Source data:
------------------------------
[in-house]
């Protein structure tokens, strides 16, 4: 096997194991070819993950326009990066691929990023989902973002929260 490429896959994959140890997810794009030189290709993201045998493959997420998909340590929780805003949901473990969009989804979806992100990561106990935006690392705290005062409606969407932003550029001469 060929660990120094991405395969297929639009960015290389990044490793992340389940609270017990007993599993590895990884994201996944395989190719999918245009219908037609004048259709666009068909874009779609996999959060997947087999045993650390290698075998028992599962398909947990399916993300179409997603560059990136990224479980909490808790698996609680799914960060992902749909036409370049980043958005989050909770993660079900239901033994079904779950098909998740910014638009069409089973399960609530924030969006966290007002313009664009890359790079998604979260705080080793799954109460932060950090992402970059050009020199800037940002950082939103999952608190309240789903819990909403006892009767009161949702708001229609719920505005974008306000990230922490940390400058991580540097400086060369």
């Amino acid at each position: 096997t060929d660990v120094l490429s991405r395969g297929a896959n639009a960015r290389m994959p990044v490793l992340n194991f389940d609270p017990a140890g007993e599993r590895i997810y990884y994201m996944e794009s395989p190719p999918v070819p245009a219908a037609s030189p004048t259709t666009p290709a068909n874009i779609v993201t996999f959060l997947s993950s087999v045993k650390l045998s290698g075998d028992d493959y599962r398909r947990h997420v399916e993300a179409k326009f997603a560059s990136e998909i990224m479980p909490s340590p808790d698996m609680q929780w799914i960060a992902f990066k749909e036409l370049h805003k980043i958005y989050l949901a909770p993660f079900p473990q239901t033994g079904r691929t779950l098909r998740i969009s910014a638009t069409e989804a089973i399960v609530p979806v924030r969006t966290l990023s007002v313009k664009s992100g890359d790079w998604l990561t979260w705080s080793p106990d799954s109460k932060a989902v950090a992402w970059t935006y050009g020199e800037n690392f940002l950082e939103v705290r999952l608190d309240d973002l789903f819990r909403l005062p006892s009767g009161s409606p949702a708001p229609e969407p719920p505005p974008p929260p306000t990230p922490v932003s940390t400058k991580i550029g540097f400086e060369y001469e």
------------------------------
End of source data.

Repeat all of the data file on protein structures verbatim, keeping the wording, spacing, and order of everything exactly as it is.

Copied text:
[in-house]
């Protein structure tokens, strides 16, 4: 096997194991070819993950326009990066691929990023989902973002929260 490429896959994959140890997810794009030189290709993201045998493959997420998909340590929780805003949901473990969009989804979806992100990561106990935006690392705290005062409606969407932003550029001469 060929660990120094991405395969297929639009960015290389990044490793992340389940609270017990007993599993590895990884994201996944395989190719999918245009219908037609004048259709666009068909874009779609996999959060997947087999045993650390290698075998028992599962398909947990399916993300179409997603560059990136990224479980909490808790698996609680799914960060992902749909036409370049980043958005989050909770993660079900239901033994079904779950098909998740910014638009069409089973399960609530924030969006966290007002313009664009890359790079998604979260705080080793799954109460932060950090992402970059050009020199800037940002950082939103999952608190309240789903819990909403006892009767009161949702708001229609719920505005974008306000990230922490940390400058991580540097400086060369």
């Amino acid at each position: 096997t060929d660990v120094l490429s991405r395969g297929a896959n639009a960015r290389m994959p990044v490793l992340n194991f389940d609270p017990a140890g007993e599993r590895i997810y990884y994201m996944e794009s395989p190719p999918v070819p245009a219908a037609s030189p004048t259709t666009p290709a068909n874009i779609v993201t996999f959060l997947s993950s087999v045993k650390l045998s290698g075998d028992d493959y599962r398909r947990h997420v399916e993300a179409k326009f997603a560059s990136e998909i990224m479980p909490s340590p808790d698996m609680q929780w799914i960060a992902f990066k749909e036409l370049h805003k980043i958005y989050l949901a909770p993660f079900p473990q239901t033994g079904r691929t779950l098909r998740i969009s910014a638009t069409e989804a089973i399960v609530p979806v924030r969006t966290l990023s007002v313009k664009s992100g890359d790079w998604l990561t979260w705080s080793p106990d799954s109460k932060a989902v950090a992402w970059t935006y050009g020199e800037n690392f940002l950082e939103v705290r999952l608190d309240d973002l789903f819990r909403l005062p006892s009767g009161s409606p949702a708001p229609e969407p719920p505005p974008p929260p306000t990230p922490v932003s940390t400058k991580i550029g540097f400086e060369y001469e």